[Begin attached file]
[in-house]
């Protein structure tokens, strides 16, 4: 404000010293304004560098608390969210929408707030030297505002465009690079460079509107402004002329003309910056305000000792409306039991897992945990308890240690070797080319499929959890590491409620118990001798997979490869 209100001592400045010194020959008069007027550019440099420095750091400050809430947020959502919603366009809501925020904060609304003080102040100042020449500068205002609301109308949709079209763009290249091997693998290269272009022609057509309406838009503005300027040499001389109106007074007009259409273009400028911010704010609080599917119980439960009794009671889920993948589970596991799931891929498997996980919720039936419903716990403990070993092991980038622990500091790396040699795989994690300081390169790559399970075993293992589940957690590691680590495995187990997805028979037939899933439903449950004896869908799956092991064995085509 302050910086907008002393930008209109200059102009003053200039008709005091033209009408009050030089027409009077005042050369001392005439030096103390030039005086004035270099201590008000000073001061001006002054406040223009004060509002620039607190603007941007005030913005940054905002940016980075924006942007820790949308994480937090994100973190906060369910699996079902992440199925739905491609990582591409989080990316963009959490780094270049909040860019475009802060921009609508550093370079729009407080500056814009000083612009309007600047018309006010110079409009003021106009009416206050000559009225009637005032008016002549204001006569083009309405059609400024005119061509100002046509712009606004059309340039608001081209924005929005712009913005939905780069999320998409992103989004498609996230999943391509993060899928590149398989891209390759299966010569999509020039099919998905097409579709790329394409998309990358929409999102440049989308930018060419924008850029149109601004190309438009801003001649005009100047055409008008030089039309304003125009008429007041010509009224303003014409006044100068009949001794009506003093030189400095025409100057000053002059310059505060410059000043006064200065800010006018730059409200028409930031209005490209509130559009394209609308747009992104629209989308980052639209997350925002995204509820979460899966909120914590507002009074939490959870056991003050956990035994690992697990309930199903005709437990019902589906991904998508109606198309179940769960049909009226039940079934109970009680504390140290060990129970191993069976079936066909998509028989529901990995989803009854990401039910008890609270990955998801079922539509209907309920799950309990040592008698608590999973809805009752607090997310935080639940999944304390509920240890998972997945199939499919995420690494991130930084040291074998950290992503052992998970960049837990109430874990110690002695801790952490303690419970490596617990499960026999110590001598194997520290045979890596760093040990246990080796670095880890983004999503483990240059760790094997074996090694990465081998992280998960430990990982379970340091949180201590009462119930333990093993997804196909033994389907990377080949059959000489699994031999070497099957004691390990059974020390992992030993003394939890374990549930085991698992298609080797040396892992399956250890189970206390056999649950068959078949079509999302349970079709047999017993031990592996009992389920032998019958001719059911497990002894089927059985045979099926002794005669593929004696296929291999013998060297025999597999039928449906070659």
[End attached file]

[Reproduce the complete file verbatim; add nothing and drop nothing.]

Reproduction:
[in-house]
């Protein structure tokens, strides 16, 4: 404000010293304004560098608390969210929408707030030297505002465009690079460079509107402004002329003309910056305000000792409306039991897992945990308890240690070797080319499929959890590491409620118990001798997979490869 209100001592400045010194020959008069007027550019440099420095750091400050809430947020959502919603366009809501925020904060609304003080102040100042020449500068205002609301109308949709079209763009290249091997693998290269272009022609057509309406838009503005300027040499001389109106007074007009259409273009400028911010704010609080599917119980439960009794009671889920993948589970596991799931891929498997996980919720039936419903716990403990070993092991980038622990500091790396040699795989994690300081390169790559399970075993293992589940957690590691680590495995187990997805028979037939899933439903449950004896869908799956092991064995085509 302050910086907008002393930008209109200059102009003053200039008709005091033209009408009050030089027409009077005042050369001392005439030096103390030039005086004035270099201590008000000073001061001006002054406040223009004060509002620039607190603007941007005030913005940054905002940016980075924006942007820790949308994480937090994100973190906060369910699996079902992440199925739905491609990582591409989080990316963009959490780094270049909040860019475009802060921009609508550093370079729009407080500056814009000083612009309007600047018309006010110079409009003021106009009416206050000559009225009637005032008016002549204001006569083009309405059609400024005119061509100002046509712009606004059309340039608001081209924005929005712009913005939905780069999320998409992103989004498609996230999943391509993060899928590149398989891209390759299966010569999509020039099919998905097409579709790329394409998309990358929409999102440049989308930018060419924008850029149109601004190309438009801003001649005009100047055409008008030089039309304003125009008429007041010509009224303003014409006044100068009949001794009506003093030189400095025409100057000053002059310059505060410059000043006064200065800010006018730059409200028409930031209005490209509130559009394209609308747009992104629209989308980052639209997350925002995204509820979460899966909120914590507002009074939490959870056991003050956990035994690992697990309930199903005709437990019902589906991904998508109606198309179940769960049909009226039940079934109970009680504390140290060990129970191993069976079936066909998509028989529901990995989803009854990401039910008890609270990955998801079922539509209907309920799950309990040592008698608590999973809805009752607090997310935080639940999944304390509920240890998972997945199939499919995420690494991130930084040291074998950290992503052992998970960049837990109430874990110690002695801790952490303690419970490596617990499960026999110590001598194997520290045979890596760093040990246990080796670095880890983004999503483990240059760790094997074996090694990465081998992280998960430990990982379970340091949180201590009462119930333990093993997804196909033994389907990377080949059959000489699994031999070497099957004691390990059974020390992992030993003394939890374990549930085991698992298609080797040396892992399956250890189970206390056999649950068959078949079509999302349970079709047999017993031990592996009992389920032998019958001719059911497990002894089927059985045979099926002794005669593929004696296929291999013998060297025999597999039928449906070659």